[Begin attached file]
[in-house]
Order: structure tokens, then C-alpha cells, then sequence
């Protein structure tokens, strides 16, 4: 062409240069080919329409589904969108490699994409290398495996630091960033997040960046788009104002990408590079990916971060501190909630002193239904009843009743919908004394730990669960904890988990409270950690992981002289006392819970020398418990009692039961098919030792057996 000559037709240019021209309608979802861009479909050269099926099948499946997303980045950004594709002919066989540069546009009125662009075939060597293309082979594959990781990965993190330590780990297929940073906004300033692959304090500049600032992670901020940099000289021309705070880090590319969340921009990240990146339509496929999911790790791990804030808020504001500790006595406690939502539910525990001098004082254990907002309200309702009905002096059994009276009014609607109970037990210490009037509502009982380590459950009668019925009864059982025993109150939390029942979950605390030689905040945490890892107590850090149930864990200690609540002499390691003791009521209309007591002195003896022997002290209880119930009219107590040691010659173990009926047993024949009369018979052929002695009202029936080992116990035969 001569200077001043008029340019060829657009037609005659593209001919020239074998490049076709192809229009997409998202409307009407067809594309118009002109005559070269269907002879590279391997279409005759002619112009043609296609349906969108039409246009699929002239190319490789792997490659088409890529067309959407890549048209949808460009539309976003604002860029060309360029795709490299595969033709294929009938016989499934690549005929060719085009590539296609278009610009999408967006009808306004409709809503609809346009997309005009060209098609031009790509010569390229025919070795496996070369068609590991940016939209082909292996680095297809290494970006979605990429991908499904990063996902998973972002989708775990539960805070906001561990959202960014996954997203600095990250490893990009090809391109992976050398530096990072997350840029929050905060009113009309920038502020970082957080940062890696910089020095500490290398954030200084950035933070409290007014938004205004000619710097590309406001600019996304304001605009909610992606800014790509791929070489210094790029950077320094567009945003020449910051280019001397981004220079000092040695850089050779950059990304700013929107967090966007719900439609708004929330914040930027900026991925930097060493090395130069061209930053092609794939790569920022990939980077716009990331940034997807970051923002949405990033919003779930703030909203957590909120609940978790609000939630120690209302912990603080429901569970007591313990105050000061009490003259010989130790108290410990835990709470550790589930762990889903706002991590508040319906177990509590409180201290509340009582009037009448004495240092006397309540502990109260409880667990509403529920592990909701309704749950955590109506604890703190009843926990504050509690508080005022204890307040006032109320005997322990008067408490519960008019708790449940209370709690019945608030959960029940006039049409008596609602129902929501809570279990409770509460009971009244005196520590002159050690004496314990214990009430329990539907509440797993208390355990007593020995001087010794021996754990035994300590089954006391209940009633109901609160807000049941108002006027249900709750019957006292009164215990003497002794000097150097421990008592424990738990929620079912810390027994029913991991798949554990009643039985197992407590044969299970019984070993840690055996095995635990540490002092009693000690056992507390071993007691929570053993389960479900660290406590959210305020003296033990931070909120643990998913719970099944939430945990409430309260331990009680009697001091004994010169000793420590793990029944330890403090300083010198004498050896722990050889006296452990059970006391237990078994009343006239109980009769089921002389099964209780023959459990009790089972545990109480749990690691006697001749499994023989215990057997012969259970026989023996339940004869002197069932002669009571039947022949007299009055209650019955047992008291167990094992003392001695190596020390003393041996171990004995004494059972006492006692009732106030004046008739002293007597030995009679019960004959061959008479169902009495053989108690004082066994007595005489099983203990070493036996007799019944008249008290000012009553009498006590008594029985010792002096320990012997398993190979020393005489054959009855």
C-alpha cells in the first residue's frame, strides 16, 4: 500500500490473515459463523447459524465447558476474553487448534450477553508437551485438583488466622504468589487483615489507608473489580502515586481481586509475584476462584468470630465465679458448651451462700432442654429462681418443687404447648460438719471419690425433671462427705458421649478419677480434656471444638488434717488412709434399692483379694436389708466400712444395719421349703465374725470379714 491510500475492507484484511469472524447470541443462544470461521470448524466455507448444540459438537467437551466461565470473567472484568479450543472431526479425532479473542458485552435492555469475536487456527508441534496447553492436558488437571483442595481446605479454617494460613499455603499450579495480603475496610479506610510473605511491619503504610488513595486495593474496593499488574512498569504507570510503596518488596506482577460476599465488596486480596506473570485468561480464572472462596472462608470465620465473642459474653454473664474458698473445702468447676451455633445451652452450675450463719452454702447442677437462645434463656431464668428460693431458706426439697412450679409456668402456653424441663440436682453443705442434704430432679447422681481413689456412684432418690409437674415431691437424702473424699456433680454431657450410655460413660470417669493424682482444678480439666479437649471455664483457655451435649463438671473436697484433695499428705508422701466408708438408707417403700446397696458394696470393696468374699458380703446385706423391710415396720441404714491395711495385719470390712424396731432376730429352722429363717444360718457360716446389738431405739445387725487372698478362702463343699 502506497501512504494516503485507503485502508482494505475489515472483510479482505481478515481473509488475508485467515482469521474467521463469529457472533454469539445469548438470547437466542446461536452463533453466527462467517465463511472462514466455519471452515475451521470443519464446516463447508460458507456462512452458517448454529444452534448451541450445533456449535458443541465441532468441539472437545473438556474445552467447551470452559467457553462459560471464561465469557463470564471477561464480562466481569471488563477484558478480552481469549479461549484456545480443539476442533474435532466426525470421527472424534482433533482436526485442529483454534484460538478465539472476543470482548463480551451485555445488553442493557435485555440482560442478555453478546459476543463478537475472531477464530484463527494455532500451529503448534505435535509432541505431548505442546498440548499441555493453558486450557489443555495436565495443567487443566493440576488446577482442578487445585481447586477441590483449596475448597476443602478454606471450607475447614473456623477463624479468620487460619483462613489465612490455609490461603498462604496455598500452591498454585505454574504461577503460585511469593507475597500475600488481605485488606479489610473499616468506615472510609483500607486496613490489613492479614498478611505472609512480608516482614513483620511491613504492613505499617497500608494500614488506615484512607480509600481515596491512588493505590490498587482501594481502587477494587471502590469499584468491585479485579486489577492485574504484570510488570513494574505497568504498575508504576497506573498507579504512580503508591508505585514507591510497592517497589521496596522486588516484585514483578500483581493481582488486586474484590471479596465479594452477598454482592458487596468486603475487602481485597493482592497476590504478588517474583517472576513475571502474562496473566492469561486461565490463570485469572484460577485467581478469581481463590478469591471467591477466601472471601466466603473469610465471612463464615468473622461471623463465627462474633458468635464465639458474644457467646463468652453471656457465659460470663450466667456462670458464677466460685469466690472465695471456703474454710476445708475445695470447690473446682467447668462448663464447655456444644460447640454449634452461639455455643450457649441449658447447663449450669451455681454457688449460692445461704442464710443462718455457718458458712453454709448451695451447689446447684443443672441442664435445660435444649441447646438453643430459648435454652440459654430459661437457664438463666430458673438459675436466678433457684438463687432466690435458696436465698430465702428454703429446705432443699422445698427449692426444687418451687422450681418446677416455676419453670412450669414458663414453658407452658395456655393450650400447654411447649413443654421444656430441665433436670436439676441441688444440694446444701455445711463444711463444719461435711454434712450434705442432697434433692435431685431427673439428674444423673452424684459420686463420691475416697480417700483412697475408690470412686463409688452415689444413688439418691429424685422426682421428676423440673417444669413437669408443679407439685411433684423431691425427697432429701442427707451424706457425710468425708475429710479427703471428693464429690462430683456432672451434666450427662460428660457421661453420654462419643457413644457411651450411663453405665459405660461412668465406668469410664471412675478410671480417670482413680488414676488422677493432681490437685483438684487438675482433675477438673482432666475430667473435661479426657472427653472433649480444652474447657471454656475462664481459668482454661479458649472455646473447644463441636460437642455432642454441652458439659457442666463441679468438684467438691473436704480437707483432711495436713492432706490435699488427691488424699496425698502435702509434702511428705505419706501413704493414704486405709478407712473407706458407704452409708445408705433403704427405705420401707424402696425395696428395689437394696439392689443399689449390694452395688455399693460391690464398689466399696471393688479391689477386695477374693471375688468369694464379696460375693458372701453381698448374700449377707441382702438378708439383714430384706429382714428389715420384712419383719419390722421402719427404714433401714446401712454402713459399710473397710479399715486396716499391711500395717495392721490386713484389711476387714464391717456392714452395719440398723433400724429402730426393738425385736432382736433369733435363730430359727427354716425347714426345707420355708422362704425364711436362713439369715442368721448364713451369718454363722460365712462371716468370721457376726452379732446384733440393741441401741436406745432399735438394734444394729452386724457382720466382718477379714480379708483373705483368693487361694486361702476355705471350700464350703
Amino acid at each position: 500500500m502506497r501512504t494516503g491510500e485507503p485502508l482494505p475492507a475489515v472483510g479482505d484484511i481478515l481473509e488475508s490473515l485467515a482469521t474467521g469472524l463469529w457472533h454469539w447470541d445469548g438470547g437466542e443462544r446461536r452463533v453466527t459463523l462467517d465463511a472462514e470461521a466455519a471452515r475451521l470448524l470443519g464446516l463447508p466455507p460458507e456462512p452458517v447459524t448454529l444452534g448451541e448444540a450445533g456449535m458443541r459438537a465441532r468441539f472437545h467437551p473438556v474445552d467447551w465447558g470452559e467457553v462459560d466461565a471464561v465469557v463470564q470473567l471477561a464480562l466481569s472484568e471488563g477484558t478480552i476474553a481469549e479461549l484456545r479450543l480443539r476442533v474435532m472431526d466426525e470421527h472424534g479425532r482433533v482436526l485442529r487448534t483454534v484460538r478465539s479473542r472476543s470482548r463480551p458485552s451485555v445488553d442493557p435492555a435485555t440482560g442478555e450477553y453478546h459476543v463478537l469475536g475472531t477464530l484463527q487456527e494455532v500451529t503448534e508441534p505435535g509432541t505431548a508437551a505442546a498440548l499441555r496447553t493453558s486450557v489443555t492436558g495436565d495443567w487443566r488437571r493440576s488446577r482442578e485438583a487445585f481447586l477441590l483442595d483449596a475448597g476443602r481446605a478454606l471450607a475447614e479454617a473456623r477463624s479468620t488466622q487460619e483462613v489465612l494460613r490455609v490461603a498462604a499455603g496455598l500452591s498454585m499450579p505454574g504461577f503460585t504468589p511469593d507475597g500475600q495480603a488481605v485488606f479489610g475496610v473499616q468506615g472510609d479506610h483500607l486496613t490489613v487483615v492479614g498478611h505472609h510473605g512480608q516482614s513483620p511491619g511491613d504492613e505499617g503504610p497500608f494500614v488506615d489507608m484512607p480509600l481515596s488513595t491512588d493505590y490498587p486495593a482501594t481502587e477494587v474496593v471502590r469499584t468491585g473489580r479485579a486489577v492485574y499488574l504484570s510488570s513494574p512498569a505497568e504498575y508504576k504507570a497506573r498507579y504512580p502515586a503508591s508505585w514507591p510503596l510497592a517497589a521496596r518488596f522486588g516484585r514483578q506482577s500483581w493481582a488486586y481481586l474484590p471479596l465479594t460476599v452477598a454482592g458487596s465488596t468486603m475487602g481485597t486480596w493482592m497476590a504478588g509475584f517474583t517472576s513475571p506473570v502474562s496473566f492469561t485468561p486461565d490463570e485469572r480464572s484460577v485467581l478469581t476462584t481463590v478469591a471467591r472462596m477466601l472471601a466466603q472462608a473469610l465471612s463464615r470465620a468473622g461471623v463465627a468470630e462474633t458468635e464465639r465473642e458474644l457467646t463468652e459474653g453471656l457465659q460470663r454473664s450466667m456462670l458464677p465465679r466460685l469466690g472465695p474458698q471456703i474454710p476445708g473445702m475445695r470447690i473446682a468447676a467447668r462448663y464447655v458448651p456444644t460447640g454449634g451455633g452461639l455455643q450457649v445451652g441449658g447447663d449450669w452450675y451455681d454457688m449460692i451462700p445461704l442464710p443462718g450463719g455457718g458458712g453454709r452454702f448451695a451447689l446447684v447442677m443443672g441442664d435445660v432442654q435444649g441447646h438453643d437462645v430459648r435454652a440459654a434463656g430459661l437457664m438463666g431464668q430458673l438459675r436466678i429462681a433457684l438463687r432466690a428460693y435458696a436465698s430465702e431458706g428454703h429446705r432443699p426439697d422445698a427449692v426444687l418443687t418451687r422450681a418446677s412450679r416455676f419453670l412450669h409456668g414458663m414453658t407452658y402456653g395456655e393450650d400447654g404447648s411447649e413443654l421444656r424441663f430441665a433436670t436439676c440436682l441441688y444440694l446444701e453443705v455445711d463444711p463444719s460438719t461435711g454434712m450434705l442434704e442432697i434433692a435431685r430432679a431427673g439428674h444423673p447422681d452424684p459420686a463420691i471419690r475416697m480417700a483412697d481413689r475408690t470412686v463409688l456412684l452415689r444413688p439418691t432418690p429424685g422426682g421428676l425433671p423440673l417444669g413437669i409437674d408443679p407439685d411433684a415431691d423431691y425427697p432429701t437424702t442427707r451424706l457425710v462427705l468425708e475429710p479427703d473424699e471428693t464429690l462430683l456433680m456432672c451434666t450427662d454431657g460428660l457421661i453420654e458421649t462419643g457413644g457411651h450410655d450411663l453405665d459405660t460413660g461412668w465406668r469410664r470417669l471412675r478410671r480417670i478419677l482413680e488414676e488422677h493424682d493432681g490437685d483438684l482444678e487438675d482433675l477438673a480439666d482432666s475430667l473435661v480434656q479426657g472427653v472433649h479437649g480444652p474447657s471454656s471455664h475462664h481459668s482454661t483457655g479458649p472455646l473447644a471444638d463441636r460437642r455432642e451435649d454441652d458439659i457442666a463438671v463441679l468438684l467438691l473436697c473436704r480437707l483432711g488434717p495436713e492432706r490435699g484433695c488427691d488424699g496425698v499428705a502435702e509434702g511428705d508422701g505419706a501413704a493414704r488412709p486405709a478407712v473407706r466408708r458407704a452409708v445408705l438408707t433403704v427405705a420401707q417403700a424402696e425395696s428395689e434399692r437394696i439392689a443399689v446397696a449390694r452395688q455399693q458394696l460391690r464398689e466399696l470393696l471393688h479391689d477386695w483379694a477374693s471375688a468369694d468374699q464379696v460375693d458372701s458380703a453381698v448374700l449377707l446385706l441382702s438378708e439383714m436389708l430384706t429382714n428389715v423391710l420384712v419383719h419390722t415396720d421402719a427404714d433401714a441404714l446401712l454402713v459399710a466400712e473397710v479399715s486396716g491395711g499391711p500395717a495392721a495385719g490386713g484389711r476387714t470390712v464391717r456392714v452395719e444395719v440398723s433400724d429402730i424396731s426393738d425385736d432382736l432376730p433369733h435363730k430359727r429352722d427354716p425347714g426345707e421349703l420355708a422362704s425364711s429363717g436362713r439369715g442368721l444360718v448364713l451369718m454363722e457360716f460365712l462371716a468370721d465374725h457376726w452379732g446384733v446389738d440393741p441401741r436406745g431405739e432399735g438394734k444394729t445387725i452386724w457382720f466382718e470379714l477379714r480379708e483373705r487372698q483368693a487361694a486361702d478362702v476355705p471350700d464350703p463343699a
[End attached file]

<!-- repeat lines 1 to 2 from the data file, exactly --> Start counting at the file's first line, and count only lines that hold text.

[in-house]
Order: structure tokens, then C-alpha cells, then sequence